I was a bit disappointed that “The Wish” so quickly killed off Cordelia and became a story about “Sunnydale without Buffy,” not so much because the latter wasn’t interesting (it was) but because I think there was more time to be spent with Cordelia after the breakup. The episode makes the argument that you can’t wish something away, or that there are consequences to trying to live in fantasy rather than reality, but then it sort of indulges the fantasy a bit too long without really connecting it back to Cordelia’s struggle. It completely rings true that Cordelia would turn against Xander considering the pain she felt in “Lovers Walk,” but while we got some time to see Cordelia’s side of the story (and the pain it caused her, which we can clearly see now that we’ve been beyond her cold exterior for quite some time) it sort of veered away from her emotions. I get the idea that we’re supposed to be somewhat shocked by the deaths we see (Angel dying to save Buffy, Buffy about to die at the hands of the Master, etc.), so Cordelia’s death captures just how terrible this particular reality is for our characters, but it doesn’t allow it to be cathartic for her character so much as it takes advantage of her anger to start a different story.
I’m sure that the show intends on going into this in more detail, as this storyline hasn’t been fully played out with either couple. The show is smart not to rush into reconciliation with Cordelia and Xander: it makes sense that Willow and Oz (considering their personalities) would work to get it together slowly but surely, as Oz is pretty much the last character left with a romantic outlook on life and this seemed like more of a bump in the road for him than any sort of dealbreker, but it would be too much is people as stubborn as Xander and Cordelia would be able to get past their hangups at this stage (or, perhaps, ever). The show is definitely committed to long-term ramifications from characters actions (as shown in “Revelations,” where Angel’s return shows both Xander and Giles [justifiably] hung up on his previous actions), and this is just as true when dealing with more subtle indiscretions which don’t involve torture and the like.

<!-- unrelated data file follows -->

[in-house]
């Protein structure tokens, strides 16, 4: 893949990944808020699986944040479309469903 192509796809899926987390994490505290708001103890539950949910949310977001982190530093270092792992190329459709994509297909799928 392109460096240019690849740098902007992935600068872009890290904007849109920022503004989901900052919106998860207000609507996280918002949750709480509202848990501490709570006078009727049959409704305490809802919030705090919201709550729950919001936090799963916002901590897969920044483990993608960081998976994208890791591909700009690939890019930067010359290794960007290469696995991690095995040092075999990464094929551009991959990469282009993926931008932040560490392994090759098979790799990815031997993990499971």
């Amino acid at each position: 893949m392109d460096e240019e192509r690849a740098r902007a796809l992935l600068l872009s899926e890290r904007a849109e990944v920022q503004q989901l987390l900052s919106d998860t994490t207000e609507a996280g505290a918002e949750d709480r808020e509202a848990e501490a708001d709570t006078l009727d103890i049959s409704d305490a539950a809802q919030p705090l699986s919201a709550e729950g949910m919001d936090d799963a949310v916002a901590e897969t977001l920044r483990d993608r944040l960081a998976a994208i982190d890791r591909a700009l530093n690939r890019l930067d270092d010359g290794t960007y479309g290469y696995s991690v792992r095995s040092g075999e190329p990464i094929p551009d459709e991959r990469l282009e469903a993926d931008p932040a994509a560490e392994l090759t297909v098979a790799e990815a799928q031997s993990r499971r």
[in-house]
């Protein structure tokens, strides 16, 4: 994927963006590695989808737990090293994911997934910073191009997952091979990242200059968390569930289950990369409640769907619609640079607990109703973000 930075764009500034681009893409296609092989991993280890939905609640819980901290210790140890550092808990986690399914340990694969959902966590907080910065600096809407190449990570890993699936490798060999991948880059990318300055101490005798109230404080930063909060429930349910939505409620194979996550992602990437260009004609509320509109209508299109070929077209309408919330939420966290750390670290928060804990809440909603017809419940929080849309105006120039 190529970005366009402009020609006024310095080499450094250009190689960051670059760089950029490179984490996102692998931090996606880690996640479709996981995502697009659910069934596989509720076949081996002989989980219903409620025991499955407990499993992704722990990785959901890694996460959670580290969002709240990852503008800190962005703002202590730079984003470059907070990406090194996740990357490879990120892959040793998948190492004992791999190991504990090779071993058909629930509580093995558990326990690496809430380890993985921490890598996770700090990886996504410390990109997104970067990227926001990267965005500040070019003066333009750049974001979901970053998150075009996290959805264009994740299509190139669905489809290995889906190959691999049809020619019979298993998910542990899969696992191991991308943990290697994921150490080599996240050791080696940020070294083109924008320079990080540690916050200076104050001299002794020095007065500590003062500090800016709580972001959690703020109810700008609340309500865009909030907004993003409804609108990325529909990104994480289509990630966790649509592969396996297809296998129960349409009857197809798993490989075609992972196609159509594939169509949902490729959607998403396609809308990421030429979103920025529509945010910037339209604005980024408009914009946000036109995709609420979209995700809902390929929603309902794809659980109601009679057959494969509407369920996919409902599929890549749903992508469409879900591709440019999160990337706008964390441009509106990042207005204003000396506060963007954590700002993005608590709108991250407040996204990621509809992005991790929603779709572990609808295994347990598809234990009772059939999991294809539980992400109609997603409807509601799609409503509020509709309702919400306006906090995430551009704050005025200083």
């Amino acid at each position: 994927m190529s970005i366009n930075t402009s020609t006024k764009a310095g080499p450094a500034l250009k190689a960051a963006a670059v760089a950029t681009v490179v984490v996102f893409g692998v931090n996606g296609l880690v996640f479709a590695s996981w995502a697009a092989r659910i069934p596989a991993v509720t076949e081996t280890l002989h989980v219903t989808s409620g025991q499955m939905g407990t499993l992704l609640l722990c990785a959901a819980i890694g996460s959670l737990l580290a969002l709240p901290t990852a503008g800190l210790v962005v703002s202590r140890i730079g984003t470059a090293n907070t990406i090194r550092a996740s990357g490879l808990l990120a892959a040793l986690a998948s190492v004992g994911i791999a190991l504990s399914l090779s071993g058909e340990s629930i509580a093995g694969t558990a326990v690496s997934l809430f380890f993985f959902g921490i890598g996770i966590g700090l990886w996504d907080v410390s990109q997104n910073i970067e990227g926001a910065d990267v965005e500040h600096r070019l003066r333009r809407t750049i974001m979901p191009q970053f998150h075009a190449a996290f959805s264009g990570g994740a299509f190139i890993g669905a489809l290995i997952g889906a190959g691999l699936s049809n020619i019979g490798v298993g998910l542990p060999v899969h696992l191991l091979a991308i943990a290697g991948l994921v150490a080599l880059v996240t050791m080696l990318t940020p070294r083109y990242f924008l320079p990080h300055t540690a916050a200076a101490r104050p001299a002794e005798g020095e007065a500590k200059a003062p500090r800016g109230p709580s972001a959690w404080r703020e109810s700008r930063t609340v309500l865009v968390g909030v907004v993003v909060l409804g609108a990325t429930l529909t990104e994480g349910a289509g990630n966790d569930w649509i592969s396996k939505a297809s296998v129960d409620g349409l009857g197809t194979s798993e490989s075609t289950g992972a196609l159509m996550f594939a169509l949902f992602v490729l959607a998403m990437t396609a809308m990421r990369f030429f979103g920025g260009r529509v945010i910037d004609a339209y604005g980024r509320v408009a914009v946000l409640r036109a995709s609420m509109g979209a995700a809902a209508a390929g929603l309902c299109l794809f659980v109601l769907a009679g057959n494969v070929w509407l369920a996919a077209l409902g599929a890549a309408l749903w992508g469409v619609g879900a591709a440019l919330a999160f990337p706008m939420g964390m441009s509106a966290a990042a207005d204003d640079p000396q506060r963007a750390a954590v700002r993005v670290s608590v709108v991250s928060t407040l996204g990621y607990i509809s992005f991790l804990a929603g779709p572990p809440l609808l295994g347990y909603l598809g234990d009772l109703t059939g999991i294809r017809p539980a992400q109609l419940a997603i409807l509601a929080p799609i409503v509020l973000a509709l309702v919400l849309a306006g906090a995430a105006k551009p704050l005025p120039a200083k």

Admittedly, I’m not the kind of viewer who tends to be a shipper in general, especially when I know enough about the series to know that neither of these relationships lasts forever or is destined to be (Luke and Lorelai, this is not). So, for me, the interesting thing about this particular series of events is how they have to navigate their way into the conflict with some subtle touches in early episodes, eventually building to the high drama which in turn leads to some definitive (but still mostly subtle) consequences. It’s choreographed without being too choreographed, turning around quite a bit of story in a short period of time and managing it within some episodes that have plenty of other things going on.
- It was sort of startling to see guns enter into the picture in “Homecoming” – the show usually isn’t so much with the explosions and gunfire, and it added an extra element of danger that set the episode’s action apart. I know from my limited experience with the show in the past that the show’s firepower changes over time, so I’ll be curious to see how that evolution takes place.
- I really liked how they managed Spike in “Lovers Walk”: the pathetic side doesn’t entirely take away the murderous side, which means that we don’t necessarily fear for Xander and Willow’s lives but we do still view Spike as a threat (as he kills the shopkeeper and all). And yet, despite all of that, we still love the guy, and his “My Way” sing-along to end the episode was a great deal of fun.
- This pretty much goes without saying, but both Charisma Carpenter and Alyson Hannigan were fantastic throughout this storyline, the former in particular.